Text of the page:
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The Liberian environment is characterized by enormous reliance on international aid, substantial amounts of which is channeled through civil society organizations (CSOs). These civil society organizations have played an important role in Liberia’s redevelopment since the end of the civil war in 2003, despite the fact that international aid to Liberia is increasingly characterized by unstable funding patterns and shifting donor priorities. This makes it vital to deepen our understanding of international aid funding to Liberian CSOs. This study uses mixed methodology to examine what impacts the ability of Liberian CSOs to attract aid funding, the nature of the donor–CSO relationship, and how this relationship impacts the capacity and behavior of CSOs. Results indicate CSO competence and efficiency are associated with ability to attract aid funding. Pressures and imbalance in the donor–CSO relationship contribute to high levels of environmental uncertainty for Liberian CSOs in the sample, leading to adaptive behaviors related to activities and funding streams.
Chapter
Following the 2004 tsunami, and at a time of rapid social and political change, the Maldives embarked on a program to establish child, family and community support services throughout the country. This chapter describes how an education program in social service work was established to prepare graduates to undertake this new area of work. The education program is envisaged by the Maldivian stakeholders as part of a longer term plan to establish social work as a profession in the Maldives. The author led a team of social work academics from the University of Newcastle, Australia, to work as partners with the Maldives government and UNICEF to develop a course curriculum. The chapter is thus written from the perspective of an "involved outsider". Maldivian ownership and control remained a central principle for establishing the education program and for developing social services. Challenges encountered in preparing and implementing the curriculum are examined in the chapter. These challenges included negotiating the priorities of the different stakeholders, balancing local and international input, addressing resources for sustainability and ensuring a critical response to the tendency for social work education to assume western values and perspectives. A capacity building approach was used as the underlying framework to guide the project. An Experience-Based Learning model was adapted in preparing the curriculum for the Maldives context. This pedagogical approach was found to be a useful one for a curriculum that is designed to be implemented in another cultural context. The Experience-Based Learning model places particular importance on the experiences and values of the student as the starting point for learning and hence it is less likely to assume western ways of thinking. Findings from an evaluation of the course are presented in the chapter, with attention paid to challenges and directions for the future of social work education in the Maldives in line with the principles of quality, sustainability and promotion of Maldivian models of practice. The ideas and experiences of the Maldivian people involved with the course (students, graduates, College staff, Ministry staff, UNICEF) are presented in the chapter through direct quotes gathered from people who participated in the evaluation process.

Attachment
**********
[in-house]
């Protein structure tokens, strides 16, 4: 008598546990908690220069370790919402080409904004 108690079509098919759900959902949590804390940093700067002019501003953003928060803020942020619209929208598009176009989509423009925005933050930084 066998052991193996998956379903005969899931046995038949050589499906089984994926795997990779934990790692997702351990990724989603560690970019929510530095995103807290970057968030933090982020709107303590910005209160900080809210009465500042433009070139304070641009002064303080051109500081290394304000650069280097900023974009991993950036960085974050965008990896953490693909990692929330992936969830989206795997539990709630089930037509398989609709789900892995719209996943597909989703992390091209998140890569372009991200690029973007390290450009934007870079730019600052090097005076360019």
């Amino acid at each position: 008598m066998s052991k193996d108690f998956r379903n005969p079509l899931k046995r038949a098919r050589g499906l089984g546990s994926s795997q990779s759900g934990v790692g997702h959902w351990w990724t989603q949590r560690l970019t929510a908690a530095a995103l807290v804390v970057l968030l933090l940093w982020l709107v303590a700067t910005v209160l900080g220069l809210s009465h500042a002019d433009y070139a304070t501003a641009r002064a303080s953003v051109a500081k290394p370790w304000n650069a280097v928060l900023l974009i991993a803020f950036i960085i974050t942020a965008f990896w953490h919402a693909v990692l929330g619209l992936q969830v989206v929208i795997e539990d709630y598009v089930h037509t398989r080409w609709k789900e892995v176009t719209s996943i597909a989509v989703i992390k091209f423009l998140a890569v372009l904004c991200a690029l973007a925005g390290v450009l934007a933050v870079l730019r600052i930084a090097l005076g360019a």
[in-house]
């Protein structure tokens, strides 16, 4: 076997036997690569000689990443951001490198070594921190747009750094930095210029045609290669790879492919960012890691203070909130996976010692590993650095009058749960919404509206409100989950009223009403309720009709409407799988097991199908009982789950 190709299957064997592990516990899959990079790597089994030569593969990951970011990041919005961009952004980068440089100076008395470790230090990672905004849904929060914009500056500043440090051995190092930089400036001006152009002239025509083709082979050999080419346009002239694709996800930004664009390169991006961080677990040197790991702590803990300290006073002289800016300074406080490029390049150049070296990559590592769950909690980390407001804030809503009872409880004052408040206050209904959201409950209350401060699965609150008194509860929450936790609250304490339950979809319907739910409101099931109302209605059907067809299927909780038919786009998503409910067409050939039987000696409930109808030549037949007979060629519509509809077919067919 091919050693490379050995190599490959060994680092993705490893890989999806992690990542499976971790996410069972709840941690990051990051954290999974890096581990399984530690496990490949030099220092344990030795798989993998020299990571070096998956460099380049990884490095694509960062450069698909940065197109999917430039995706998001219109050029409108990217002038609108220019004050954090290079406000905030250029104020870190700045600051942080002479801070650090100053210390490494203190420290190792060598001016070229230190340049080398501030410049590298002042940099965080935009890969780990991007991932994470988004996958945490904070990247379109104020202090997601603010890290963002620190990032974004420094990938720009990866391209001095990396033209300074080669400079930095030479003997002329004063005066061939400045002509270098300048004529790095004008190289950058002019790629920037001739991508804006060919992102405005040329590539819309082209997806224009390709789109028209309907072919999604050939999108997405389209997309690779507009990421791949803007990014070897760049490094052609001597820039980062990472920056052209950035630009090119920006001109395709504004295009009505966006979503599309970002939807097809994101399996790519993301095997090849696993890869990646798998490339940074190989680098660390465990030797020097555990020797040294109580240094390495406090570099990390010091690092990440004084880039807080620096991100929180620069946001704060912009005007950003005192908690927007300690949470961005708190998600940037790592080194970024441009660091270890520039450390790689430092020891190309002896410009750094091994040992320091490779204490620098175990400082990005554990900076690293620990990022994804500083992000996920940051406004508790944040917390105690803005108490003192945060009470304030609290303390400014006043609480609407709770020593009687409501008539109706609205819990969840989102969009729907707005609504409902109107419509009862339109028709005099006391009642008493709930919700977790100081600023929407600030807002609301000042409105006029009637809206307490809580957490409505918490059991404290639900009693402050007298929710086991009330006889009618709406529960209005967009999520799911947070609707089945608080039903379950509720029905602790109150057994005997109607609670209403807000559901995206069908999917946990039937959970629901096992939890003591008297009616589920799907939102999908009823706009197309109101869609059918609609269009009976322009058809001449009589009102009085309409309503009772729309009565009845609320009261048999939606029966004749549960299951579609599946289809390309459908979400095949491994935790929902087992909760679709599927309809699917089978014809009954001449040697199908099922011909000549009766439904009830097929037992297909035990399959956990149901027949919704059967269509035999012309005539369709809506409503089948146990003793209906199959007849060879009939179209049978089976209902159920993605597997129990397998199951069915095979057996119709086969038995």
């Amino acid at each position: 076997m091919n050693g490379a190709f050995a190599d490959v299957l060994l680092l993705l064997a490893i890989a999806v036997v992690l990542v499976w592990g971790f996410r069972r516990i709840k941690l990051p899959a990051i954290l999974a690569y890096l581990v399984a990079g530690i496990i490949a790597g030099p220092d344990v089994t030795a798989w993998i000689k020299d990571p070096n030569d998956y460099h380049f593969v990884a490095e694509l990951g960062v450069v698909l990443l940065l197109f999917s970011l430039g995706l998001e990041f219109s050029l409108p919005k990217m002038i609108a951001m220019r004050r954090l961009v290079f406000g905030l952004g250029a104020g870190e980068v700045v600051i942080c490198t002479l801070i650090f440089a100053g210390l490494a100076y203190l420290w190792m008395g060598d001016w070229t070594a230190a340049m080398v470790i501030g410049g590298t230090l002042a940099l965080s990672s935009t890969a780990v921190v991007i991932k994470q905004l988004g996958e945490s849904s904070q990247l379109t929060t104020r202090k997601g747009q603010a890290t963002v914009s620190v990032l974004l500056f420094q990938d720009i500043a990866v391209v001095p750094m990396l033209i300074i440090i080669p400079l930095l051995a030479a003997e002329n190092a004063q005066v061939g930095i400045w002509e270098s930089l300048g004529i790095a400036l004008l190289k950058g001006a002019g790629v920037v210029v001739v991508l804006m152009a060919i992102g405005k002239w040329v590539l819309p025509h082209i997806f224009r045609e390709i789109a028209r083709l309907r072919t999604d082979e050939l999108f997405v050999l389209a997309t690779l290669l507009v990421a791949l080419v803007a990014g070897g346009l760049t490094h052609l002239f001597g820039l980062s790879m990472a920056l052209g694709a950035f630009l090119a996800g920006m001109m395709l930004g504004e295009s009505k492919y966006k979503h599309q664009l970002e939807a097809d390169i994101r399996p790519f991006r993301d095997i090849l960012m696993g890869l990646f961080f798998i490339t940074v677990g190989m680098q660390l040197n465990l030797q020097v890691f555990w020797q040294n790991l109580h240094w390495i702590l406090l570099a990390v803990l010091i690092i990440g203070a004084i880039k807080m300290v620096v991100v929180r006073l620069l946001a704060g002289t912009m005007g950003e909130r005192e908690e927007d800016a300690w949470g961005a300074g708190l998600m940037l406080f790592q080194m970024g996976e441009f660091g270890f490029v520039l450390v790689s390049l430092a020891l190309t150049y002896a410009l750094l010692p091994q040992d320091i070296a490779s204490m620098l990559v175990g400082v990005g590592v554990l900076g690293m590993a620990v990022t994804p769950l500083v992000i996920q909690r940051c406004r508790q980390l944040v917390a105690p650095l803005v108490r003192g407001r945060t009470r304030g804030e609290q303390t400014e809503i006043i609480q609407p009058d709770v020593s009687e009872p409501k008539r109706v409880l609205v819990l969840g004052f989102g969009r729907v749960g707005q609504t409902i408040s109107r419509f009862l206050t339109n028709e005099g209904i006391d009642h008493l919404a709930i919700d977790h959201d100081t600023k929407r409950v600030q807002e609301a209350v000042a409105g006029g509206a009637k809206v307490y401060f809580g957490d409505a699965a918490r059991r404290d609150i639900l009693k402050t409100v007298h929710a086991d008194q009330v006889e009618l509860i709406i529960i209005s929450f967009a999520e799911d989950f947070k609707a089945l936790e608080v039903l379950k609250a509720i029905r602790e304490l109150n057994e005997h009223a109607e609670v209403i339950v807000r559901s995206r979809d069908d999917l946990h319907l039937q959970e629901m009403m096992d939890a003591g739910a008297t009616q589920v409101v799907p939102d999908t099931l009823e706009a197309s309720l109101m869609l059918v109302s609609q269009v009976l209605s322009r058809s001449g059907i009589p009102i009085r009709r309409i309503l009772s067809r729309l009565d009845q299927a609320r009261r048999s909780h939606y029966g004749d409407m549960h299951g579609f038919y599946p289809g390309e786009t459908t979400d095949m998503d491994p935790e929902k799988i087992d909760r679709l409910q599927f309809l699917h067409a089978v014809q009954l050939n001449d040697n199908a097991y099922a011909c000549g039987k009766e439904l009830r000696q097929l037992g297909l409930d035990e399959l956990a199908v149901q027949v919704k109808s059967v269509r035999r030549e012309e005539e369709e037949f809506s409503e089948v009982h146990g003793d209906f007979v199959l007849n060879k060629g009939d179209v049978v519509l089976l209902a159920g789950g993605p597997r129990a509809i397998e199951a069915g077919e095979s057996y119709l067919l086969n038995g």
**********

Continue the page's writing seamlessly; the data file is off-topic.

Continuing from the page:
Thesis